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Plaintiffs Jacob McGehee and Steven Ray Heath appealed a district court’s grant of summary judgment to defendants Forest Oil Corp. and Lantern Drilling Co. Forest and Lantern leased a drilling device from Teledrift, plaintiffs’ employer, and returned the device after using it in drilling operations. Plaintiffs then proceeded to clean and disassemble it. McGehee discovered several small bolts had fallen into the device. While he attempted to remove them, the lithium battery inside the device exploded, injuring himself and Heath. They sued Forest and Lantern for negligently causing the explosion by allowing bolts to fall into the device. Following discovery, Forest and Lantern moved for summary judgment, which the district court granted, holding they did not owe the plaintiffs a duty of care under Oklahoma tort law. Finding no reversible error in that judgment, the Tenth Circuit affirmed. View "McGehee v. Southwest Electronic Energy" on Justia Law

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From 2009 until 2012, Debbi Potts worked as the campus director of the Cheyenne, Wyoming campus of CollegeAmerica Denver, Inc. (CollegeAmerica), a predecessor of the Center for Excellence in Higher Education, Inc. (the Center). Potts alleged she resigned because CollegeAmerica’s business practices were unethical. In particular, she alleges that CollegeAmerica violated its accreditation standards and “actively deceiv[ed]” its accreditor to maintain accreditation. In September 2012, Potts and CollegeAmerica entered a written agreement by which CollegeAmerica agreed to pay Potts $7,000 and support her unemployment claim, and Potts agreed to (1) “refrain from personally (or through the use of any third party) contacting any governmental or regulatory agency with the purpose of filing any complaint or grievance,” (2) “direct any complaints or issues against CollegeAmerica . . . to CollegeAmerica’s toll free compliant [sic] number,” and (3) “not intentionally with malicious intent (publicly or privately) disparage the reputation of CollegeAmerica.” Despite the agreement, Potts disparaged the Center in an e-mail she sent to another former employee. After learning of this, the Center sued Potts in Colorado state court for violating the agreement, seeking the $7,000 it had paid to Potts under the agreement. In February 2013, Potts sent a written complaint to the Center’s accreditor, the Accrediting Commission of Career Schools and Colleges (ACCSC), concerning the Center’s alleged deceptions in maintaining its accreditation. After learning this, the Center amended its state-court complaint to add breach of contract. In response, Potts sued the Center in federal district court, alleging that the Center’s state claim violated the False Claims Act’s anti-retaliation provision. The Tenth Circuit considered whether this anti-retaliation statute applied when no retaliatory discrimination occurred until after employment ends. The Court concluded that it did not, and affirmed the district court’s dismissal of Potts’s retaliation claim. View "Potts v. Center for Excellence" on Justia Law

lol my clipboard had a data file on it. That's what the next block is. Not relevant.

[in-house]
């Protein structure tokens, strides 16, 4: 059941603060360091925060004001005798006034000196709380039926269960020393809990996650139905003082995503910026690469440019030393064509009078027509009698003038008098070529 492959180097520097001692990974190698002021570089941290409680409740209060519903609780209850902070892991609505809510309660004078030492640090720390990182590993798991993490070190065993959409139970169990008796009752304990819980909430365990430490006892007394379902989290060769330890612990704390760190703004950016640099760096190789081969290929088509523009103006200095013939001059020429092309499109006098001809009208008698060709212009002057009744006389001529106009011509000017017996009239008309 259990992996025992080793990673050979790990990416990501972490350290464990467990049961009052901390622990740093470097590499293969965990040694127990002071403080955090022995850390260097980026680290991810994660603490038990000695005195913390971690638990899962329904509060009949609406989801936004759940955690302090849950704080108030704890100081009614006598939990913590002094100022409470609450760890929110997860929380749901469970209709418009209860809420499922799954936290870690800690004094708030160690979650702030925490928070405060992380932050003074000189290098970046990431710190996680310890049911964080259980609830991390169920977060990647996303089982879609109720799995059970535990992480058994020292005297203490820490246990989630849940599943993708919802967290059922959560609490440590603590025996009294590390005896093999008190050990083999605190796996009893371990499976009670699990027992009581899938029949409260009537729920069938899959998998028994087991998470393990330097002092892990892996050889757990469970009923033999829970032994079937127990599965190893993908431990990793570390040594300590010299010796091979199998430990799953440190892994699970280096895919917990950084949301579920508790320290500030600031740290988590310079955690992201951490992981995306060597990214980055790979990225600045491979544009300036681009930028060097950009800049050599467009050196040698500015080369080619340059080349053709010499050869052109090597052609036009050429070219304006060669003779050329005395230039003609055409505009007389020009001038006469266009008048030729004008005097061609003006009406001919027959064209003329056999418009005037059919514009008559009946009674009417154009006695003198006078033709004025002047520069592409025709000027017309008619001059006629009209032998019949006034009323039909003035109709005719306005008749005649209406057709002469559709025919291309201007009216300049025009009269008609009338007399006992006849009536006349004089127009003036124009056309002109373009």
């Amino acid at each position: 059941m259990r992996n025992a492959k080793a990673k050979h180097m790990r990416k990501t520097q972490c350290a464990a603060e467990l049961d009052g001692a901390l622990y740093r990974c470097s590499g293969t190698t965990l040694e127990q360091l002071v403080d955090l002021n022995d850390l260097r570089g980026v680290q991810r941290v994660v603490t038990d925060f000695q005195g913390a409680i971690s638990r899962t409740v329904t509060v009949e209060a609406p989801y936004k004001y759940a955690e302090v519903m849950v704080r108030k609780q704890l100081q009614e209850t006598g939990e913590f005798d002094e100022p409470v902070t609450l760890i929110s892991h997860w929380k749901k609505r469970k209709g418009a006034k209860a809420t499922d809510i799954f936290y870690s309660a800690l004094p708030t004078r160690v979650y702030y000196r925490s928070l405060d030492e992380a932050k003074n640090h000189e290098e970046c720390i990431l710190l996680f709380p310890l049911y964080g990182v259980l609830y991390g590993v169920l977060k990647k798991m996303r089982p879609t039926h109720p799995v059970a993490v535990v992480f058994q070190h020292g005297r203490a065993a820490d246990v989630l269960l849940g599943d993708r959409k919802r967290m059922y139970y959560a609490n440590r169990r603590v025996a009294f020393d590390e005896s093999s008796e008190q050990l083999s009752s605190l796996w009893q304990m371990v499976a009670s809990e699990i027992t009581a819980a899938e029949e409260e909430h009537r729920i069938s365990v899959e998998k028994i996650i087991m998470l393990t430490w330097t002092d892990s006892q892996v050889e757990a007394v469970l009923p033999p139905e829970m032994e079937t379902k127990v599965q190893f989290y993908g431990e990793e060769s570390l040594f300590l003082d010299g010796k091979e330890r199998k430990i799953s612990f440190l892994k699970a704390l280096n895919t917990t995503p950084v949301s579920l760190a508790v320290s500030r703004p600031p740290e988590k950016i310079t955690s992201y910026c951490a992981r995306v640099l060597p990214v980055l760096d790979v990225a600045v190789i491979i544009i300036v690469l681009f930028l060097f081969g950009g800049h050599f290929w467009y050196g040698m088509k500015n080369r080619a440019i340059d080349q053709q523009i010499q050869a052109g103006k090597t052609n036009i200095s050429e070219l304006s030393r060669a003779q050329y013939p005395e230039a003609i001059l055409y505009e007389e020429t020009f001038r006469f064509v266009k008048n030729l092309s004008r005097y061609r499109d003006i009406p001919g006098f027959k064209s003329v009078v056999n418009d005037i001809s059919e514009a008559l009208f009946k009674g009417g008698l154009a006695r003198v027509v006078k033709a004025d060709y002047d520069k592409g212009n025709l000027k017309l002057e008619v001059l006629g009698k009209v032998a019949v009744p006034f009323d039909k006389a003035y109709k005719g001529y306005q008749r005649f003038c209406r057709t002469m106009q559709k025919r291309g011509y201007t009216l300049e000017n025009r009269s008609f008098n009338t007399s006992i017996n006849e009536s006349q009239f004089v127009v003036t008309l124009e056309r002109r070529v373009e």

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Defendants Jose Remberto Guzman-Dominguez and Miguel Angel Rodriguez-Flores were arrested at a state port of entry after an inspector found cocaine and heroin in their tractor-trailer. The truck contained a large quantity of legitimate cargo, but four boxes containing the drugs, weighing more than 115 pounds, were concealed behind that cargo. After a joint trial in federal district court, defendants were convicted on all three counts of the indictment against them: (1) conspiracy to distribute at least five kilograms of cocaine and at least one kilogram of heroin; (2) possession with intent to distribute at least five kilograms of cocaine; and (3) possession with intent to distribute at least one kilogram of heroin. The primary issue before the district court was whether Defendants knew of the contraband in the truck. Both had denied knowledge in statements to law-enforcement officers after their arrests. Guzman-Dominguez repeated the denial of knowledge in his trial testimony. Rodriguez-Flores did not testify. On appeal Rodriguez-Flores challenged the sufficiency of the evidence that he knew of the contraband in the truck, and both Defendants challenged the unobjected-to admission of a statement by an expert witness that he did not believe persons transporting drugs who denied knowledge of the drugs. The Tenth Circuit determined the evidence was more than sufficient for a reasonable juror to infer beyond a reasonable doubt that Rodriguez-Flores was involved in the drug offenses, and on plain-error review of the admission of the expert testimony, the Court held Defendants did not show the prejudice necessary to require reversal. View "United States v. Rodriguez-Flores" on Justia Law